Professional development is enhanced by allowing students to independently pursue an area of interest reflecting the core values that led them to select a medical career. The Distinction Tracks allow motivated students to pursue these interests in a rigorous, longitudinal approach, culminating with a capstone portfolio. Mentors work closely with students through the 4 years of medical school, guiding and evaluating their progress.
Brody School of Medicine offers four Distinction Tracks related to core missions of the school.
Together, these Distinction Tracks provide a mechanism to formally recognize the exceptional accomplishments of medical students.
For more information about Distinction Track programs and administration, please contact Jenna Garris at email@example.com.
For more information about Distinction Track curriculum development and assessment, please contact Luan Lawson at firstname.lastname@example.org.
Medical Volunteering in Tacloban, Philippines:
I volunteered in a rural clinic in Sta. Fe, Tacloban, Philippines through an organization called "Volunteer for the Visayans." I was able to learn a great deal about the health system of the Philippines as well as gain some clinical hours helping the nurses with general consultation. I was also able to join the physician in examining patients and learning about how to treat certain diseases. The Philippines is a great country to learn about some Global Health differences between developed and developing countries.
We traveled and worked in a clinic in western Uganda for 3 weeks. During our time there, we both observed/worked with physicians as they saw patients and conducted community-based research for the clinic on antibiotic use, nutrition and traditional health practices. Outside of the clinic, we had time to do a bit of traveling, including rafting class 5 rapids on the Nile and tramping through the Kibale Rainforest. Our research and work with the clinic has potential to be continued and both of us would love to talk to any students who are interested in traveling to Uganda or anywhere else internationally!
Interconception Care Intern at Mountain Area Health Education Center (MAHEC)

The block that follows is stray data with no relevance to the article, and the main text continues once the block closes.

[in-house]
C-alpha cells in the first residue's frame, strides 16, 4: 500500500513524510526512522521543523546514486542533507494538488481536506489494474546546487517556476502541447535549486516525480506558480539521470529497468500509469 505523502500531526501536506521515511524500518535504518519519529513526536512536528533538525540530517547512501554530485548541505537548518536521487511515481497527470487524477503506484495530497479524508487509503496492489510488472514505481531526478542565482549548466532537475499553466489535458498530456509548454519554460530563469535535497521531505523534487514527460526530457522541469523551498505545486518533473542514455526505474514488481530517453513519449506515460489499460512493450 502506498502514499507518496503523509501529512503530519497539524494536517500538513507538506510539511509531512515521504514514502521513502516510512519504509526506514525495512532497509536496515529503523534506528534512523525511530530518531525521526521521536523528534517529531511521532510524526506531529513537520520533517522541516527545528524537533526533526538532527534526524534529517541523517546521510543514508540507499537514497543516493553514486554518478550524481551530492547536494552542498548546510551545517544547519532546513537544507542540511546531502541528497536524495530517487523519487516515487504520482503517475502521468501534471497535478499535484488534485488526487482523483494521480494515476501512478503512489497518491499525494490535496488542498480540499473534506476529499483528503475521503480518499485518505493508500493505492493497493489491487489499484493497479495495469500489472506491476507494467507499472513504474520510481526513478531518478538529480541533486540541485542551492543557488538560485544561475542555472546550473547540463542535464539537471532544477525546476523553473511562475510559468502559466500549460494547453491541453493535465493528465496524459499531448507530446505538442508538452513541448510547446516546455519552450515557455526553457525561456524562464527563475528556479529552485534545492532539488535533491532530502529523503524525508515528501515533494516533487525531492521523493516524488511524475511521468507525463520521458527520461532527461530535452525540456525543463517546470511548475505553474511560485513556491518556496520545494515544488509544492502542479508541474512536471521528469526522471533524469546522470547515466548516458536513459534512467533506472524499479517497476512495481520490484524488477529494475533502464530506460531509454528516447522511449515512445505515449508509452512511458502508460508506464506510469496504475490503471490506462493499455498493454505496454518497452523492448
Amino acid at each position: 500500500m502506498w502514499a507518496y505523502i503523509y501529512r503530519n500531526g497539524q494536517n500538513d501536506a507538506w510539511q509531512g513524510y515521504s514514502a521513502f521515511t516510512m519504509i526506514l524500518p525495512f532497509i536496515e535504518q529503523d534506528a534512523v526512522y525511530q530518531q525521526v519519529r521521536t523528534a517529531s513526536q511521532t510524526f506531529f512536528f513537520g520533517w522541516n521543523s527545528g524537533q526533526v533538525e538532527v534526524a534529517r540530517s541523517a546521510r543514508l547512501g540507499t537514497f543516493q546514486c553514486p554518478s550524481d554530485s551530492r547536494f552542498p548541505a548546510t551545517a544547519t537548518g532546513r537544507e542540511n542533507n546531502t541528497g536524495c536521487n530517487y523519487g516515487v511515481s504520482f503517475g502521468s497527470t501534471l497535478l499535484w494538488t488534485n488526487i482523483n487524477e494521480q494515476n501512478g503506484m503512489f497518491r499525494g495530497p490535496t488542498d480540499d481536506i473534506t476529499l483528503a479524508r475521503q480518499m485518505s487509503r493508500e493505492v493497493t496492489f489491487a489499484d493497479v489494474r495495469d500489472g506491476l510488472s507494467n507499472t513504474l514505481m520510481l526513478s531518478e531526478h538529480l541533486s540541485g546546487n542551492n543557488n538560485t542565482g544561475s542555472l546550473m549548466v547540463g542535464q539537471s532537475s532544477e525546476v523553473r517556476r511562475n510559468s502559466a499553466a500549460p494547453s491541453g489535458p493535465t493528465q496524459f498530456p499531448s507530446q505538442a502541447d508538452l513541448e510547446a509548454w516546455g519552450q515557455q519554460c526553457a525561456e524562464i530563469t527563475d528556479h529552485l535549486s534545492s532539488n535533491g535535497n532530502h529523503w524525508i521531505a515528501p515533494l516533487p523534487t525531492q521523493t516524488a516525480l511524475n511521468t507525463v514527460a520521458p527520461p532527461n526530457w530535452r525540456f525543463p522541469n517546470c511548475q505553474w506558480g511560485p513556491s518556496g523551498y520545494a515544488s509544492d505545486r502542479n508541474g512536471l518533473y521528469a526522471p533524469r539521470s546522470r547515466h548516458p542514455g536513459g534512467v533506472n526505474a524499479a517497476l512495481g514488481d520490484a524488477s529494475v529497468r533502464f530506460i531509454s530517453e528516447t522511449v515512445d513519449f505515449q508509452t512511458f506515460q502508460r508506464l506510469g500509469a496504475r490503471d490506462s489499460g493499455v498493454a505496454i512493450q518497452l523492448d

I am interested in women's health, rural health and Latino patient populations in Western North Carolina. I worked with a quality improvement team at MAHEC to improve provider documentation of Interconception Care (ICC) during Well Child Checks (WCCs). ICC is an evidence based model developed by the IMPLICIT network to target mothers attending WCC for children younger than two years old. The model is designed to assess risk and provide intervention for four health risk behaviors known to impact low birth weight and preterm delivery: depression, tobacco use, prenatal supplements containing folic acid and birth spacing. We looked at various issues that could be contributing to the lack of documentation of the intervention and data collection suggested failure of correct ICC documentation was independent of a Spanish language barrier or age of the child. When my time was finished at MAHEC we had determined that the next step was to give monthly individual statistics to providers on their personal correct documentation as a means of encouragement. I also assisted in getting an approval from the IRB to survey patients on their perception of ICC and their understanding of the recommendations given by their providers. While working on this project I gained more clinical experience, improved my problem solving skills, developed a better understanding of how Medicare/Medicaid functions in a real practice setting, and I served as an ambassador for the Brody School of Medicine. Some days I felt like I was taking more than I was giving, however my experience was invaluable and I'm grateful for the opportunity I had. Please feel free to contact me regarding any of these topics. Broadwayn15@students.ecu.edu
Title: Needs Assessment for the Continuity of Medical Care at Cook County Juvenile Temporary Detention Center
Description: The goal of this project was to identify the needs of medically at risk adolescents, and to develop a protocol for linking these residents to an accessible medical home upon release.